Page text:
• Matthew Thorsen

Luckily, it wasn’t long before I was back at Sherpa Kitchen for the aforementioned lunch takeout. I passed up the $8.99 special, which offered a somewhat limiting choice of drink, appetizer and entrée, in favor of filling my three smile-bedecked cartons with a variety of dishes that showcased both Sherpa’s specialties and the fusion that is Himalayan cuisine.

The most disarming dish was a salad of baby spinach and equal numbers of beautifully roasted red beets and fresh mozzarella balls, all tossed in salty, herbaceous parsley vinaigrette. The salad is Sherpa’s own quirky invention — with, she admits, no basis in her homeland’s cuisine — but it’s delicious.

While the salad transported me closer to the Italian Alps than to Mount Everest, the chicken “chili” was a side trip to China. The lustily seasoned cubes of chicken that I’d first encountered dried out on the buffet were now fried so they were crisped on the outside and juicy within. A slightly gooey red sauce dressed them, along with peppers and onions, in a sweet fire that blended well with the cinnamon in the chicken’s coating.

The Sherpa lo mein was my first chance to try the restaurant’s homemade noodles. They were extremely uniform, lacking the chew and uneven sizes and shapes I expect from Himalayan hand-pulled noodles. Still, I enjoyed the dish, with its mix of carrots, cabbage, caramelized onions and fresh cilantro. The vegetables would have been the perfect vessel to soak up the soy and ginger sauce had it been evenly distributed; as it was, I could go several bites without tasting any sauce. Things improved when I reheated the leftovers a day later. Perhaps Sherpa lo mein is like soup — better the next day.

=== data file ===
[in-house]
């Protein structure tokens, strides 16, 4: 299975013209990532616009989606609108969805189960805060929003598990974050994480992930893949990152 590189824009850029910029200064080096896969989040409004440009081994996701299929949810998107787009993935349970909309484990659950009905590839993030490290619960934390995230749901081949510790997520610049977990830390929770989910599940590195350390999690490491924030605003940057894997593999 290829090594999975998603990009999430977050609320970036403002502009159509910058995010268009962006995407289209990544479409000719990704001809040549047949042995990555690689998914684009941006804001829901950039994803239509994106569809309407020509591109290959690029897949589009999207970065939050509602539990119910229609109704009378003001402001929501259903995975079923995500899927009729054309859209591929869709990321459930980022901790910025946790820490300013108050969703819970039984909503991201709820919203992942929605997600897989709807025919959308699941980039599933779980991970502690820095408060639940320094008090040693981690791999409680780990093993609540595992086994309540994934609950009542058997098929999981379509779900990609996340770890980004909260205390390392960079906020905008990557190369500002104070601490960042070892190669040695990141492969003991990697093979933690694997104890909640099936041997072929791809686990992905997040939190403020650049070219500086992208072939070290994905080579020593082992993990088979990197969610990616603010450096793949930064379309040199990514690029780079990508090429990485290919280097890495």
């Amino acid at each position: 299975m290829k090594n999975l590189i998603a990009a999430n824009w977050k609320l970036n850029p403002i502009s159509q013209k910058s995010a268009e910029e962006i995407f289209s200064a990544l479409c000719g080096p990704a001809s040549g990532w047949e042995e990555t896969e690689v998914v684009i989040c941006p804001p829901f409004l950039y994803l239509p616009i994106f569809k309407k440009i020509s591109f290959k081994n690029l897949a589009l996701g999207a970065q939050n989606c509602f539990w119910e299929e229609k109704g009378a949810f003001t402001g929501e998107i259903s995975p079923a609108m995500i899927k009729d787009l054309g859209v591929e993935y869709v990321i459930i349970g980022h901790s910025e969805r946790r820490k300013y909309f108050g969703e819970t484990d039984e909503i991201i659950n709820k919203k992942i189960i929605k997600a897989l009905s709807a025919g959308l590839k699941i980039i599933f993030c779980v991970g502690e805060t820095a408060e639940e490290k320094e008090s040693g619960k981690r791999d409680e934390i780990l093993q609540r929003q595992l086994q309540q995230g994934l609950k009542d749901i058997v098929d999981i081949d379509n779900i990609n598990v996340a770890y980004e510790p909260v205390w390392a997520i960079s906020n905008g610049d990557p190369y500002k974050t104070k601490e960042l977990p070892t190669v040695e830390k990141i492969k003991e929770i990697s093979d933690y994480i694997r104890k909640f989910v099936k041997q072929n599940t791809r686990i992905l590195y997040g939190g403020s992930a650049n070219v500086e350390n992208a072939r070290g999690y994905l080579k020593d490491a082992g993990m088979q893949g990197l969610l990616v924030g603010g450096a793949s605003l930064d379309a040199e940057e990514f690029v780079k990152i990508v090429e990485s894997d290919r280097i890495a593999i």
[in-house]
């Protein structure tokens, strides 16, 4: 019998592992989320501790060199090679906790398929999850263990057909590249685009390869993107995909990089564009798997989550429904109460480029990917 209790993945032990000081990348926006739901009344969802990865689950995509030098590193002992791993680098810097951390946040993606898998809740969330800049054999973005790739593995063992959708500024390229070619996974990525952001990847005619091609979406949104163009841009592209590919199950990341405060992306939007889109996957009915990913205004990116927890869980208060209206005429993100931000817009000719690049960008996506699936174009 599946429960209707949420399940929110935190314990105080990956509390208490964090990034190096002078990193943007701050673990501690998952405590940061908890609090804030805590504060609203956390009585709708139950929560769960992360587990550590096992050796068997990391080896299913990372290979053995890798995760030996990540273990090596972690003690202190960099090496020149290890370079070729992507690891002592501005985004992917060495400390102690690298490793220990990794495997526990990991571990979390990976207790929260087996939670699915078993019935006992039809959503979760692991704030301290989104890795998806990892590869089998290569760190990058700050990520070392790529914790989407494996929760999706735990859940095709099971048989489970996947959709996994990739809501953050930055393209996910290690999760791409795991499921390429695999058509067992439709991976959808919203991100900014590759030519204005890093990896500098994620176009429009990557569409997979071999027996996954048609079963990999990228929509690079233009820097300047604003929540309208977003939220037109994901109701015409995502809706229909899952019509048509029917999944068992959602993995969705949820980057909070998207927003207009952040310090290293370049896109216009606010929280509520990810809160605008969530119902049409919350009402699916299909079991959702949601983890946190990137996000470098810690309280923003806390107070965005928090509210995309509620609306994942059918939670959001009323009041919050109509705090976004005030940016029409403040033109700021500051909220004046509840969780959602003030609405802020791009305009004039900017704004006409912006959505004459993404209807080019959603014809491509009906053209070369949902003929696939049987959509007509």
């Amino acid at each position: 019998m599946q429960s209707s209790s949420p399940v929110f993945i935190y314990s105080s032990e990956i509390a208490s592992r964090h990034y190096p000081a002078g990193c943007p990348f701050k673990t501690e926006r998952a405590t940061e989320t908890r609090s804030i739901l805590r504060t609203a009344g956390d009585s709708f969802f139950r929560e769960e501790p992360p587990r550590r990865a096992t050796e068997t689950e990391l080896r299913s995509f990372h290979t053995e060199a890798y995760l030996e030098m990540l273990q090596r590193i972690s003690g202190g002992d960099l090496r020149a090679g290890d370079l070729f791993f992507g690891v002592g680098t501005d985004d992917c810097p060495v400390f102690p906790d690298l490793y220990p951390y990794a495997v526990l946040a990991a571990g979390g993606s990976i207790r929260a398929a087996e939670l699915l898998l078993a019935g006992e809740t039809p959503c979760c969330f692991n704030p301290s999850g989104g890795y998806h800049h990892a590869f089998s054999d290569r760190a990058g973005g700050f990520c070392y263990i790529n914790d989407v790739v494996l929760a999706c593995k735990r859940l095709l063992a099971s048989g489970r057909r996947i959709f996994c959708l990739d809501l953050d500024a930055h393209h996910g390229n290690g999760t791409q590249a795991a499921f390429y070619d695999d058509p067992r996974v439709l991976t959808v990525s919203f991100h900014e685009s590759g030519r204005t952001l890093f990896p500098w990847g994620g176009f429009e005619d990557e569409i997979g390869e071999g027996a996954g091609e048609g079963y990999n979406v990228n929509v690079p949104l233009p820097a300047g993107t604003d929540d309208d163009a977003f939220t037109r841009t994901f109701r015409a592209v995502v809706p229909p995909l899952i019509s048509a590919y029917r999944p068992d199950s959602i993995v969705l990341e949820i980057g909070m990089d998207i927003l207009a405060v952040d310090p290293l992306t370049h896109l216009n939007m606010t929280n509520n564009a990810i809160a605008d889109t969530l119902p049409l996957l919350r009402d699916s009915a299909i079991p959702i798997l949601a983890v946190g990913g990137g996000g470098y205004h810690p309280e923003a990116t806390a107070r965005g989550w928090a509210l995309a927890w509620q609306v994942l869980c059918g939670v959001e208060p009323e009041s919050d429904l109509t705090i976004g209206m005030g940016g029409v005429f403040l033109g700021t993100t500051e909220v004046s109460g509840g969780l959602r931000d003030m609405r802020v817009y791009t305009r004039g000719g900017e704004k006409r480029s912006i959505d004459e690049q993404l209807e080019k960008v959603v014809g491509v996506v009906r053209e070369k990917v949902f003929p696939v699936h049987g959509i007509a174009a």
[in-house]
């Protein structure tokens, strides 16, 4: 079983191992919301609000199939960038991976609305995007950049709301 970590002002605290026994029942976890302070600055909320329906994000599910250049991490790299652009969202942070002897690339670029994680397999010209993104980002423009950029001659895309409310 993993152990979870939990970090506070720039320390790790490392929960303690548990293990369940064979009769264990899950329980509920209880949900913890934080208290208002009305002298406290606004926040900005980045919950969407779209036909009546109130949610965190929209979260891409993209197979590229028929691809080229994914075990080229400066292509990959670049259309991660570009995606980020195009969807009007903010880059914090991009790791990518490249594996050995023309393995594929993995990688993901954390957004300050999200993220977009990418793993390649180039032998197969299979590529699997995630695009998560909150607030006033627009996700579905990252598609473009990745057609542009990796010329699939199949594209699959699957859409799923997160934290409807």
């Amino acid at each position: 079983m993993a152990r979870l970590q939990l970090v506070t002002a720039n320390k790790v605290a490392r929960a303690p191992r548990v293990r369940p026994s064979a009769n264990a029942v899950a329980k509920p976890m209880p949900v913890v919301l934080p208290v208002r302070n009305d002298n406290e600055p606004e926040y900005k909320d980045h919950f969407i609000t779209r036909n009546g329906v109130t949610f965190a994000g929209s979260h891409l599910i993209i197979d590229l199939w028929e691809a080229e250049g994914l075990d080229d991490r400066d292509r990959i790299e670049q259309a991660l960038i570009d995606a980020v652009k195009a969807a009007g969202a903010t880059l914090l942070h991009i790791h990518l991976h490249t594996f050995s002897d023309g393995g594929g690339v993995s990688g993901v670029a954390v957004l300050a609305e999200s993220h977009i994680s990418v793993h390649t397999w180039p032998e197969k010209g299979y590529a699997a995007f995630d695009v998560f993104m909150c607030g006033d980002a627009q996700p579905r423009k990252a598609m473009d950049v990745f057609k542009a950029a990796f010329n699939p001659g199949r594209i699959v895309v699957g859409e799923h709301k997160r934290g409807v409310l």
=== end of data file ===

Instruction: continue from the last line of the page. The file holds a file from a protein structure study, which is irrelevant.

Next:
When I headed to Sherpa Kitchen for dinner, momos were on my mind. Our server warned me that the wait for the dumplings would be at least 15 minutes, so I told her to bring food out as it was ready. The momos emerged in about 15 minutes, as advertised, but it would be another half hour before we saw our other dishes. Plenty of seats were occupied, but not enough to qualify the hour as a rush, so inexperience and understaffing seemed the likeliest reasons for the slow service.

The momos, however, justified the wait. The thick, slippery dough held coarsely ground beef and soft chunks of onion. Unlike the ginger-, garlic- and cilantro-flavored dumplings I’ve had in the past, these momos had a kick. Perhaps because Sherpa Kitchen’s owners are Nepalese, not Tibetan, their momos feature cumin and chile, making them taste like an Indian fusion take on the dish. A small, square cup of tomato sauce at the center of the plate was attractive, but its subtle flavors disappeared in the wake of the dumplings’ seasoned filling.

Each plate holds 12 medium-size dumplings — which is good, because you won’t want to stop eating them. However, it would be nice to be able to order them in smaller portions so as to leave more room for dinner.

An appetite is especially handy when you order the $19 nonvegetarian thali, as I did. The presentation resembled a feast at a fine Indian restaurant: A large silver tray held a cavalcade of stews, pickles and sauces, all presented in delicate, hammered-metal bowls.